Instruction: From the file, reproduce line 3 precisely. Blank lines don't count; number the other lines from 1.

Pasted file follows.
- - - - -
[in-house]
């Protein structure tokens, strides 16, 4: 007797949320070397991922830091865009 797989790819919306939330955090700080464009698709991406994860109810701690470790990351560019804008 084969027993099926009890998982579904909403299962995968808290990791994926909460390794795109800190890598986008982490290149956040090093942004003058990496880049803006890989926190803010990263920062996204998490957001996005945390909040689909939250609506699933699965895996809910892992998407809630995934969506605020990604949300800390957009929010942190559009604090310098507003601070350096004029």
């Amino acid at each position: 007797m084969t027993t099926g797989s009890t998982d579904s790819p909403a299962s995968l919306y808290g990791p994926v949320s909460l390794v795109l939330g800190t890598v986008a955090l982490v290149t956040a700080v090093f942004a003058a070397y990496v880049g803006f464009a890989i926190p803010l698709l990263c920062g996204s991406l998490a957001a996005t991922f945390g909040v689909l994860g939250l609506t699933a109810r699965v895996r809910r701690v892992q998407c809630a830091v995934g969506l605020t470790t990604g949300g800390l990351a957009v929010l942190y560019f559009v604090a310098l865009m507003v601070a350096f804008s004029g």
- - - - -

């Amino acid at each position: 007797m084969t027993t099926g797989s009890t998982d579904s790819p909403a299962s995968l919306y808290g990791p994926v949320s909460l390794v795109l939330g800190t890598v986008a955090l982490v290149t956040a700080v090093f942004a003058a070397y990496v880049g803006f464009a890989i926190p803010l698709l990263c920062g996204s991406l998490a957001a996005t991922f945390g909040v689909l994860g939250l609506t699933a109810r699965v895996r809910r701690v892992q998407c809630a830091v995934g969506l605020t470790t990604g949300g800390l990351a957009v929010l942190y560019f559009v604090a310098l865009m507003v601070a350096f804008s004029g």